Last week I was privileged to be involved with a networking forum for arts practitioners working with people with dementia and family carers hosted by Arts 4 Dementia in partnership with Dementia Pathfinders.
The day was vibrant and filled with energy. Everyone was eager to learn and take part. The keynote speech was given by Polly Wright from The Hearth Centre and a series of interactive workshop offered learning based on music, dance, poetry and drama. In the plenary session, participants reflected ‘take away’ learning about confidence, courage, taking risks, safety structures, encouraging connection and the importance of mutual support and continuous development of practice.
Arts 4 Dementia provides regular training for arts practitioners specifically focused on early-stage (mild) dementia, and provides creative activity programmes for people living with dementia (usually at home) and their family carers in partnership with arts venues in London. Their current programme is poetry based, held on a weekly basis at the National Poetry Library in the Southbank Centre with writer and poet Nick Makoha.
An All Party Parliamentary Group for Arts, Health and Wellbeing was launched in January 2014. Peers and MPs with a shared interest in the field of arts and health come together for regular events to hear about and discuss the latest developments relevant to current policy priorities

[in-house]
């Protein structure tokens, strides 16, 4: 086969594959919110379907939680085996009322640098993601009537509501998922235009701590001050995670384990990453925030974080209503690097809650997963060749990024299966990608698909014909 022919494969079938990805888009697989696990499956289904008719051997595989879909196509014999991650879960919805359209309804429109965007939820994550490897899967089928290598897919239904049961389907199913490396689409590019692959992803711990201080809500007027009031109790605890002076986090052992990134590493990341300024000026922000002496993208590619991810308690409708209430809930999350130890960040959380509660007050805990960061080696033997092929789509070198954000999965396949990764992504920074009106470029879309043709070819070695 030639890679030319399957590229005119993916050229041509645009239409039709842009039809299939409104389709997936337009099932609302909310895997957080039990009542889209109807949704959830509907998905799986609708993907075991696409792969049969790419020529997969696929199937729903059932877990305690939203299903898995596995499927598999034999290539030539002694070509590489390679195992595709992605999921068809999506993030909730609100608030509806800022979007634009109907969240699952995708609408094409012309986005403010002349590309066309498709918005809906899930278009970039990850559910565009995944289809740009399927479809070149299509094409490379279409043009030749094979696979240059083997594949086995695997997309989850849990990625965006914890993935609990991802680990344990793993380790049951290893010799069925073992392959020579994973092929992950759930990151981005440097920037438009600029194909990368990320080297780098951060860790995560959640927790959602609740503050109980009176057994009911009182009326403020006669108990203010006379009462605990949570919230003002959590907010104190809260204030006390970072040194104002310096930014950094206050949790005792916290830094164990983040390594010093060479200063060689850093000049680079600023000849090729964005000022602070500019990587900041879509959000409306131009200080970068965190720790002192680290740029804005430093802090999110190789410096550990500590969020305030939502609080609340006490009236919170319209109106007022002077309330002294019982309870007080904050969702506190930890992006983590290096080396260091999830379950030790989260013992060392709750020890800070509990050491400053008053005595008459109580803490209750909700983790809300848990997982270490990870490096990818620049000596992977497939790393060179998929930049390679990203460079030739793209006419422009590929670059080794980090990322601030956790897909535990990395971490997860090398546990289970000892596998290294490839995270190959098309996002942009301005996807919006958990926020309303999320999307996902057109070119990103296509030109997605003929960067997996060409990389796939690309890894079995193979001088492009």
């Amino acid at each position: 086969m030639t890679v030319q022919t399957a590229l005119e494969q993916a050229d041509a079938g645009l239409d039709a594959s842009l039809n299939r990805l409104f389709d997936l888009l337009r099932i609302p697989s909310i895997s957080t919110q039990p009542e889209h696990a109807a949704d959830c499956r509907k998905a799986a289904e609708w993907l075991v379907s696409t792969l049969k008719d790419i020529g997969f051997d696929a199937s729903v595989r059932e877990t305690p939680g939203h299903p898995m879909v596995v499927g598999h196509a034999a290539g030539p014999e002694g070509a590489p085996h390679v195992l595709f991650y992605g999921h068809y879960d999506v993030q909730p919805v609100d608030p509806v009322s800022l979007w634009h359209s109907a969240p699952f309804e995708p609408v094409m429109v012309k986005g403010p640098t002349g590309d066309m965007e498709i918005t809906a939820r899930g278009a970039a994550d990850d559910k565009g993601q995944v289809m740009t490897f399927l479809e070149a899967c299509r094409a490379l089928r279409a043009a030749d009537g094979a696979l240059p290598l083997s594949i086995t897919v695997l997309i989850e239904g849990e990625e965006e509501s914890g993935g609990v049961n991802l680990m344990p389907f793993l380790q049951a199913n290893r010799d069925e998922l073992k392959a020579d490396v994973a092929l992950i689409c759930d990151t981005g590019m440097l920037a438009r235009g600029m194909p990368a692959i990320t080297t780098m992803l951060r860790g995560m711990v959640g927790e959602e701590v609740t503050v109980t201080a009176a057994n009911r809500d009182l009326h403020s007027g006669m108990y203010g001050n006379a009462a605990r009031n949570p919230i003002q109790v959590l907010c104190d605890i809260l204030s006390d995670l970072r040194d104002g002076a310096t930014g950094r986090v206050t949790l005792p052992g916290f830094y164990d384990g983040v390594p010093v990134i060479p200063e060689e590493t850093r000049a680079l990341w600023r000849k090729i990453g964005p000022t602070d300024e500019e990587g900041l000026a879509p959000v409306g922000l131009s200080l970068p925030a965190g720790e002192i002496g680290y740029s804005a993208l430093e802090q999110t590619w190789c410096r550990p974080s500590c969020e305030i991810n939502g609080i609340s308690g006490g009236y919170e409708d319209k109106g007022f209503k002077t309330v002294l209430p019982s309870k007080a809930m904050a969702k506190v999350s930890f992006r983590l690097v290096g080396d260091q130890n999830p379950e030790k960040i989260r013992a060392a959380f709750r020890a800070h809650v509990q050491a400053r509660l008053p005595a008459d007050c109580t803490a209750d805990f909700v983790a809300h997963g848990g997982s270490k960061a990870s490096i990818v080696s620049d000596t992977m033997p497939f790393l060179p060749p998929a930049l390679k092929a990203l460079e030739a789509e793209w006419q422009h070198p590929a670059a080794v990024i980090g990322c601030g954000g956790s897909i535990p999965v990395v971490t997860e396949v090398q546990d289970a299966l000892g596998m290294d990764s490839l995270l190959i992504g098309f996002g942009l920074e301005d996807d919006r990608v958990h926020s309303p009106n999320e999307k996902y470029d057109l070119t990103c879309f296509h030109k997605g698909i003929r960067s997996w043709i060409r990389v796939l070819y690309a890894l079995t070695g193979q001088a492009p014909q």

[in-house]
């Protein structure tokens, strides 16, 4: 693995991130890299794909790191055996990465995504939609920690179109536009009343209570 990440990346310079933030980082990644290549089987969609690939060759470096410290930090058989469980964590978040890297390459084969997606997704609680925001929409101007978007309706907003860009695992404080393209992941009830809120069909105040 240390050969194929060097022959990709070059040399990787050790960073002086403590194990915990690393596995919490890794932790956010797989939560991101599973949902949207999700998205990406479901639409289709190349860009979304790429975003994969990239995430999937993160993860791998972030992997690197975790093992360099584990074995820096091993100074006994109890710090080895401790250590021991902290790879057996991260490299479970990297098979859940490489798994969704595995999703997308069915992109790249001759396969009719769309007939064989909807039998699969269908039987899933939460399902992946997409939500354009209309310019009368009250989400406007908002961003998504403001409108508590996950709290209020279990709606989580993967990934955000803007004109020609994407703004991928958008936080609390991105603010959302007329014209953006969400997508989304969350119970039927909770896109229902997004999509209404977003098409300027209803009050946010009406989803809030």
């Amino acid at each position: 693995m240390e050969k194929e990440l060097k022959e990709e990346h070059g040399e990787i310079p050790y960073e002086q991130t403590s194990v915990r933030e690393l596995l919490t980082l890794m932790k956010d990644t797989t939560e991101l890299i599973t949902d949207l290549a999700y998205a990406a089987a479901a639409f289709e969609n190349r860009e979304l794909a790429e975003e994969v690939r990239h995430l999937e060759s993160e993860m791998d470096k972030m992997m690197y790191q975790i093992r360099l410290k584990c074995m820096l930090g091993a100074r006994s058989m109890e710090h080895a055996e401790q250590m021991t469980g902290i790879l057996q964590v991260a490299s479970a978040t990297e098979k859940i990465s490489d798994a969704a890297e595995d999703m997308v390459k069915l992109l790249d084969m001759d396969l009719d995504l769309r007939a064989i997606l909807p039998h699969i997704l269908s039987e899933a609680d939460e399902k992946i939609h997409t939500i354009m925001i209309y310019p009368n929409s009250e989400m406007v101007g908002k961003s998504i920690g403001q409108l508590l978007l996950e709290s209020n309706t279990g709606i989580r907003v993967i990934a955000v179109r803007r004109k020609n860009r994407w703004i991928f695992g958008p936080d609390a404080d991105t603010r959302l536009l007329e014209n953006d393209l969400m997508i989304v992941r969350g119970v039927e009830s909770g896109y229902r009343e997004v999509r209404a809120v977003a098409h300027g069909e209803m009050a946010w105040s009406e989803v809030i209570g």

In November 2015 the APPG launched a two-year Arts, Health and Wellbeing Inquiry in collaboration with King’s College London and in partnership with Guy’s and St Thomas’s Charity and the Royal Society for Public Health Special Interest Group on Arts, Health and Wellbeing. Evidence was gathered about the benefits of the arts, which included a call for practice examples. The inquiry report “Creative Health: The Arts for Health and Wellbeing” was launched in Parliament on 19th July 2017 and at Manchester Metropolitan University on 21st July and is available here.
I have highlighted just a small number of projects and initiatives that engage people living with dementia and their carers with the arts. If you know of others or are involved yourself with delivering arts activities for people with dementia, in care home settings or in the community, please do get in touch to let us know. We would be happy to invite you to write a guest blog for Unforgettable website, or we can include your project in one of our future articles or blogs.
Whether you are involved in delivering music, dance, poetry, creative writing, life drawing, ceramics, drama, needlecraft, painting, photography …. or any other creative activity, we would be pleased to hear from you. At the Arts4Dementia networking forum last week, we had a debate about whether cooking was art. We decided that it was – so cooking counts too!
You can contact me at firstname.lastname@example.org or by telephone at the Unforgettable office.